Now the mighty minis....
Few monster truck components have been so coveted as the ZF APL365. Though there were a few issues which had to be worked though, who could not be impressed by their spectacular performance. These small planetaries were first implemented (pun intended) by Jack Willman back in 1989 on his Taurus Racer due to their light weight. There were however several other benefits. First and foremost these feature a 6:1 gear reduction. Secondly they are of a very compact design which reduces leverage on the spindles, knuckles and king pins. As a result these have proven to be extraordinarily strong. The weakest point of these was their spindle nut which was prone to stripping. Tom Meets at the wheel of Paul Shafer’s Monster Patrol and later his own trucks (Maximum Destruction, Hot Wheels, etc.) has beaten these to a pulp and appears to have addressed every potential weakness. If these planetaries were actually readily available they would surely be the standard.
Other similar ZF axles have been and are used by a few teams. Fred Shafer (Bearfoot) received a sponsorship from ZF back in 1991 which allowed him to obtain very rare APL 735s. Later Bob Chandler secured the ZF sponsorship for his Bigfoot team but chose the larger APL 755 with integral wet brakes. Predictably these are also very scarce.
The latest mini to glean interest is the Clark/Hurth. As I mentioned earlier these were first utilized by Alan Pezo on his Predator race truck back circa 1994. However he experienced reliability issues with the axle housings. In recent years Jimmy Creten experimented with the Clark/Hurth on his wife’s Scarlet Bandit truck. Kirk Dabney is also running complete Clark/Hurth axles under his latest Overkill truck.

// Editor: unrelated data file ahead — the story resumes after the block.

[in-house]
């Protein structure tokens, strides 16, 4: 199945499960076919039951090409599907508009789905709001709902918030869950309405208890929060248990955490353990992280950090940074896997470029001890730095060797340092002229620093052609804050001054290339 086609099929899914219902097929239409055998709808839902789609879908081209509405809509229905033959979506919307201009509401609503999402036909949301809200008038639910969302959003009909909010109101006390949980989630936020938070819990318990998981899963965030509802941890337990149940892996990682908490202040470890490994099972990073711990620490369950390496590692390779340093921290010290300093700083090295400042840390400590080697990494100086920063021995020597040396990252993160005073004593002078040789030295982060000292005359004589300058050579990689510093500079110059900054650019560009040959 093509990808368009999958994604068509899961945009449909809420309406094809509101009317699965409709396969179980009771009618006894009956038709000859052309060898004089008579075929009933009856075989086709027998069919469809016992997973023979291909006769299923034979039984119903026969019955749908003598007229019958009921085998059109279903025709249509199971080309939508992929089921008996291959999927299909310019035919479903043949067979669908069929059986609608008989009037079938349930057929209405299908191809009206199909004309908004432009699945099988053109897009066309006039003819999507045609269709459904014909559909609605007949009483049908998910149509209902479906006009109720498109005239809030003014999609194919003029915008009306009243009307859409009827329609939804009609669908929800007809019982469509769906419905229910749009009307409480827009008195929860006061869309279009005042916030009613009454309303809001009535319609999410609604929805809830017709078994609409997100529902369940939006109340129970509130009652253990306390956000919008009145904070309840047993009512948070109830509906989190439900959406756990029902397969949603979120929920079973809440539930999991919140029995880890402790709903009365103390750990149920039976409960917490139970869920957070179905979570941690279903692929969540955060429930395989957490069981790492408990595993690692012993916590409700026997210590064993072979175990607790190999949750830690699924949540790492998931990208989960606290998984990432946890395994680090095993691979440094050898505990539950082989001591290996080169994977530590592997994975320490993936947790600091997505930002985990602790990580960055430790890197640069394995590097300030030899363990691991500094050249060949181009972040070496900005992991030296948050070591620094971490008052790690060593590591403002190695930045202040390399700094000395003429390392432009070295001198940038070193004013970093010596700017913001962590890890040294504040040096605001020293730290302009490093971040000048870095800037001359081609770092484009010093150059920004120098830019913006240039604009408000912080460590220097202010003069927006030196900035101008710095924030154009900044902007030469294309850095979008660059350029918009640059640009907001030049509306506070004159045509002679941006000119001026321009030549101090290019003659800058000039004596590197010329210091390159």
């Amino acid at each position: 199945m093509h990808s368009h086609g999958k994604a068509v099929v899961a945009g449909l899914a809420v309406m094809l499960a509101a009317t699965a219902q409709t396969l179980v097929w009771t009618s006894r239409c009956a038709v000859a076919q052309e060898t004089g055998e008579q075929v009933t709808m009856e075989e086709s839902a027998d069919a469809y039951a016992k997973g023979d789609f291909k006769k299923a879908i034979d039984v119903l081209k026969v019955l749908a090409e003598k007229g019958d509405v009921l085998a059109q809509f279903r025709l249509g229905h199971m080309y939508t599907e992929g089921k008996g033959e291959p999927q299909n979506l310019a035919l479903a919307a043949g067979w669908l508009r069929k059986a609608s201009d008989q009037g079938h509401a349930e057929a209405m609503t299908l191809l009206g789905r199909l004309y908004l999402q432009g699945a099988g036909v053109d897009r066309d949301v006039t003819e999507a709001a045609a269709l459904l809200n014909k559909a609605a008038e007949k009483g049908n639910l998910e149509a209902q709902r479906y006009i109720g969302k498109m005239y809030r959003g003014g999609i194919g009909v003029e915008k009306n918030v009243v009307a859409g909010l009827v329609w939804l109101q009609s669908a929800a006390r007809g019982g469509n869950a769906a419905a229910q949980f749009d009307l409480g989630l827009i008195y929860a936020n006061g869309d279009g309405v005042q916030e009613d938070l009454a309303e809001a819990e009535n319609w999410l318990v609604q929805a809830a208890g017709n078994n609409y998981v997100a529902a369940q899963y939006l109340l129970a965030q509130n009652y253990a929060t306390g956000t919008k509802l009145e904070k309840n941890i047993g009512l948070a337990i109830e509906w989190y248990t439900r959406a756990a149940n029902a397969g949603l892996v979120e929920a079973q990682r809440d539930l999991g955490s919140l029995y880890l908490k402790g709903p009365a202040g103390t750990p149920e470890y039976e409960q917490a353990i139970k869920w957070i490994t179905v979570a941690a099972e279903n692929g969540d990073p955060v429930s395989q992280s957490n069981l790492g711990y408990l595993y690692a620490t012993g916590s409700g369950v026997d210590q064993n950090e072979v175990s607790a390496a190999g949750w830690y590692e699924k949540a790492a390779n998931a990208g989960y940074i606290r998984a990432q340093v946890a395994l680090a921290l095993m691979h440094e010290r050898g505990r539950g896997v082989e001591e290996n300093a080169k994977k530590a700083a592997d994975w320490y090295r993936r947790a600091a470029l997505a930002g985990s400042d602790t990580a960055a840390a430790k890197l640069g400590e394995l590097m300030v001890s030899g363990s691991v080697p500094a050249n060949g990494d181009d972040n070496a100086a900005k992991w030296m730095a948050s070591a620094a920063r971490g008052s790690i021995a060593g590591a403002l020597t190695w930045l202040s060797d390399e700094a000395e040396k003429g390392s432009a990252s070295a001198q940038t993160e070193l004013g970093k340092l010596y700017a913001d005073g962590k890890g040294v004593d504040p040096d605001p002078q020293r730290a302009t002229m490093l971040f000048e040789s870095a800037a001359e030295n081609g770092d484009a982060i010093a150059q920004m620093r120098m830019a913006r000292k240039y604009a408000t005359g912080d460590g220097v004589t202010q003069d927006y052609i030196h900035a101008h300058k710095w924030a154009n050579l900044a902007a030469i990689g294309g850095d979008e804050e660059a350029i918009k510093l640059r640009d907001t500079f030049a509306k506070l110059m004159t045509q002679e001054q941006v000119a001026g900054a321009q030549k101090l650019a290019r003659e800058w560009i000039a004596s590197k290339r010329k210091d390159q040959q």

Mac Plecker has also been successfully running the Clark/Hurth on sheet metal axle housings with custom built knuckles and Ford 9" centers for over a year now. These axles were built by Matt Heady as prototypes for his incredibly light Big Gun monster truck. His truck features chromoly axle housings with billet aluminum knuckles and billet aluminum hubs with Clark/Hurth spindles and planetary gears. I believe this is the most extreme example of planetary axles to date. Though Clark/Hurth planetary axles are uncommon it is my understanding that replacement parts can still be ordered over the counter.
There is a common thread which runs though this entire post. It is the lack of availability of these re-tasked tractor parts. As the supply is expended builders will need to resort to other means to keep the industry going. Custom built sheet metal housings such as those offered by Dan Patrick are now replacing the Rockwell F106 housings used for over the last decade.
Pablo Huffaker (Grave Digger, Blacksmith) now offers custom billet spindles, David Smith offers custom billet knuckles, SCS offer custom inner and outer axle shafts, and Matt Heady single handedly fabricated s billet aluminum version of a production planetary. Therefor, how far off could we really be from purpose built monster truck planetary axles? I believe the industry has been inadvertently inching towards this for some time. If a concerted (combined) effort was placed into the vision of a standardized planetary axle (though the biggest hurdle will be agreement on the specifications) and I am confident that this could (and will) be accomplished in the foreseeable future.